While Correa has become something of a pariah amongst the international press due to his confrontational approach towards powerful media groups in the country and his pursuit of libel charges against opposition journalists, in Ecuador the president remains extremely well-liked. Domestically, he is seen as a pragmatic figure who has pursued popular redistribution policies and brought stability to the country’s traditionally volatile political landscape. Polls put domestic support for Correa around 80 percent.
James Bosworth of Bloggings by Boz posits that the election will boil down to three main points: the economy, Correa’s strong personal appeal, and the issue of citizen security. As Bosworth notes, Correa has the advantage in the first two of these fields, and concern over rising crime is not yet strong enough to damage the president’s popularity.
A survey by Ecuadoran polling firm Cedatos shows that Correa is 32 points ahead of his closest rival, banker Guillermo Lasso. Reuters notes that Lasso faces an uphill battle in the upcoming presidential race, as the Correa camp is likely to paint him as an out of touch member of the country’s elite financial class.
Lasso may be able to combat this, however, by pointing out that he first suggested Correa’s recently-announced plan to boost monthly aid payments to poor Ecuadorans. Still, it will be difficult for Lasso to present himself as a viable alternative in the eyes of voters. The opposition candidate has challenged the president to a public debate, but Correa has so far not responded.
- La Prensa Grafica reports that El Salvador’s Farabundo Marti National Liberation Front (FMLN) has also officially declared its candidate in upcoming presidential elections, confirming its nomination of Vice President Salvador Sanchez Ceren. Sanchez, an FMLN heavyweight and former guerrilla commander, will face conservative ARENA candidate Norman Quijano in the country’s upcoming February 2nd elections. With polls showing that support for the FMLN is lagging, Quijano is so far the favorite in the race.
- Honduras’ La Tribuna reports that a new survey conducted by the country’s official statistics agency shows that nearly two-thirds (66.5 percent) of the country lives in poverty. This is five points higher than the UN Development Programme’s most recent estimate, a potential indication that poverty continues to rise in the wake of the 2009 coup.
- The New York Times takes a look at Cuba’s declining hopes for an economic boom fueled by oil revenue, after oil exploration off its coast has found little prospects for domestic drilling. While the Cuban government has vowed to continue exploration, the country is unlikely to see oil revenue any time in the near future.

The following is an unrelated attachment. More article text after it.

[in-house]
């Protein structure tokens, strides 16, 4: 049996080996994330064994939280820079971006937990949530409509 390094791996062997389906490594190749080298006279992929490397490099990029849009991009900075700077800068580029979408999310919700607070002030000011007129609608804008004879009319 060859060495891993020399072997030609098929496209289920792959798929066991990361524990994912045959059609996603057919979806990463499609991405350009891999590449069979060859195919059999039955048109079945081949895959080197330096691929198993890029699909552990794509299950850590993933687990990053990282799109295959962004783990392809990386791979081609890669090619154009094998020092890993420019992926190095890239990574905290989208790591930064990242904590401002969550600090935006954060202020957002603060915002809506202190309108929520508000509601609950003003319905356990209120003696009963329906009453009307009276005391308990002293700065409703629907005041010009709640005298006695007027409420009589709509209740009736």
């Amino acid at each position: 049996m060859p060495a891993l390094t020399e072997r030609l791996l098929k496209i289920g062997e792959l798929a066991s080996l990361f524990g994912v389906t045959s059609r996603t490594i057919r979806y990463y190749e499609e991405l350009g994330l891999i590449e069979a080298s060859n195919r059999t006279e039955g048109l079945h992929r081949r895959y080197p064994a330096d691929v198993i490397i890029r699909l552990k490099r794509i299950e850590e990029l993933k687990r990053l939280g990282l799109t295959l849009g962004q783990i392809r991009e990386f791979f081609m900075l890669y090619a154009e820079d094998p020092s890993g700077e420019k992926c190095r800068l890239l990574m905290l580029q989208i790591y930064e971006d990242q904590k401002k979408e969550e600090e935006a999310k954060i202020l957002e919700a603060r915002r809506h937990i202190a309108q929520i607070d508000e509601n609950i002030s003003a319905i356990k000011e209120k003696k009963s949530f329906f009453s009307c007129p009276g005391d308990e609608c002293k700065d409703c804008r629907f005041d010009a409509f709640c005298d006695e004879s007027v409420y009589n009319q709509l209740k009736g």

- The Times also profiles yet another sign of increased disposable income in Brazil: a “love motel” for dogs, where owners can take their pets to breed for around $50 a session.
- BBC Mundo on the persistent gender gap in wages in Latin America, where women continue to earn 17 percent less on average than men in the same positions.
- The conflict over the Argentine naval ship seized by Ghana at the behest of international creditors is heating up. La Nacion reports that the crew of La Libertad brandished weapons to keep port authorities in Ghana from boarding their ship by force in order to move it.
- Mexico has arrested 14 federal police officers accused of attempting to murder two CIA agents in August, allegedly acting on orders from the powerful Beltran Leyva Organization. According to El Universal, the men claim they were acting on orders from their superiors, and representatives of the country’s federal police force maintain their innocence.
- The United Nations General Assembly will vote today on the membership of the Human Rights Council (UNHRC), in which the United States is competing with four Western countries for a seat. The Washington Post’s editorial board makes the case against Venezuela’s membership, arguing that “Venezuela under [President] Chavez has no place at this table.”
- The latest issue of the Economist highlights Latin America’s growing middle class, but notes that the country’s in the region still have a long way to go before they can portray themselves as having “middle class societies.” It also profiles the recall campaign against the mayor of Lima, Peru, and the Brazilian companies’ increasing investment in Africa.
- In an effort to stem an outbreak of an aggressive form of meningitis which has killed ten Chileans in the past few weeks alone, the government of Chile is implementing a mass vaccination campaign of all children under the age of five, La Tercera reports.